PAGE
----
The fund managers' sudden penchant for diversification is now apparent with a change of guard across most portfolios. In a coup of sorts, cyclical stocks are fast replacing technology heavyweights as equity funds finally diversify in their effort to keep their head above water. For a sample of shift from myopic to broad investment strategy, consider this.
April 2000: Even as the tech-fuelled rally has started to ebb, the top 10 stocks across diversified equity funds belong to the technology sector and make up for over 54% of the total asset base. Fund managers and investors believe that tech stocks have halted for a brief hiatus before resuming their north bound journey. The big guns include Infosys, Zee, SSI, Satyam, HFCL and Visualsoft Technologies.
April 2001: It's a stark picture as tech concentration is reduced to rubble, washed away by relentless hammering and selling pressure. Though there are still some isolated tech holdings, the focus is now on quality and, diversification. The top ten investments now just have three software stocks - Infosys, HCL Tech and Satyam Computer with a weight just above 10%. Stocks like Reliance Industries, Cipla, Larsen & Toubro, ITC, Bhel and the two petrochemical majors -- BPCL and HPCL have distinctly displaced the tech juggernaut. The exposure to top ten among diversified equity funds is also down to just 30%, which reflects that even stock-specific concentration is down.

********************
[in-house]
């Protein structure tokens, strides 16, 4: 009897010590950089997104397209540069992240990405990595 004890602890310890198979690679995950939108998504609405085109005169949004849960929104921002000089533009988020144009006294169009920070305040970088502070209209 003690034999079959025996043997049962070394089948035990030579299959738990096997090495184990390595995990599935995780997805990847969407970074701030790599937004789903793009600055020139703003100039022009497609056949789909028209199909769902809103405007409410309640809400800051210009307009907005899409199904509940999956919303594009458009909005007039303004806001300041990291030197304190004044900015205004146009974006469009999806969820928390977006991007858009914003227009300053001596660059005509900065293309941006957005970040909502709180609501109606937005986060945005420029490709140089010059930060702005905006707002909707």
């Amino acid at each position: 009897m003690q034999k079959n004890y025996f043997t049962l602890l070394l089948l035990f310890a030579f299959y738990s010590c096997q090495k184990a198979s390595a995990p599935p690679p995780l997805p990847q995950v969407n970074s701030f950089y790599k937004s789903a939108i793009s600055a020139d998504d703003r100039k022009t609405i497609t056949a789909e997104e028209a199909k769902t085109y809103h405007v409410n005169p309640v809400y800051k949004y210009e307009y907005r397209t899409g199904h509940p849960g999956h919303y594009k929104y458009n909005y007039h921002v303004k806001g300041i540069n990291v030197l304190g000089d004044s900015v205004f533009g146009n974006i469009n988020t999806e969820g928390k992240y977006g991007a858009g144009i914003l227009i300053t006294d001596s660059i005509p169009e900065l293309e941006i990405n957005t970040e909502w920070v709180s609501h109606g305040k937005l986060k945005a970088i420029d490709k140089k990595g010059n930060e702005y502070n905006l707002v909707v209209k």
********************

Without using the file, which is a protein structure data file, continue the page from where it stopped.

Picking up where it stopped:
Sure, diversification, the boring strategy but the basic tenet of investment is back in favour with fund managers. The community seems to have realised that fund investment is not about short-term gains but for long-term sustained performance. Yet, it is still early days to confirm that the new order will stay. For, the current round may just be a fad and could fade away the moment some other sector emerges with glittering returns. It is here that fund managers have to stay on track and differentiate their strategy from that of a day trader. Else, equity funds could again be mired in deep losses.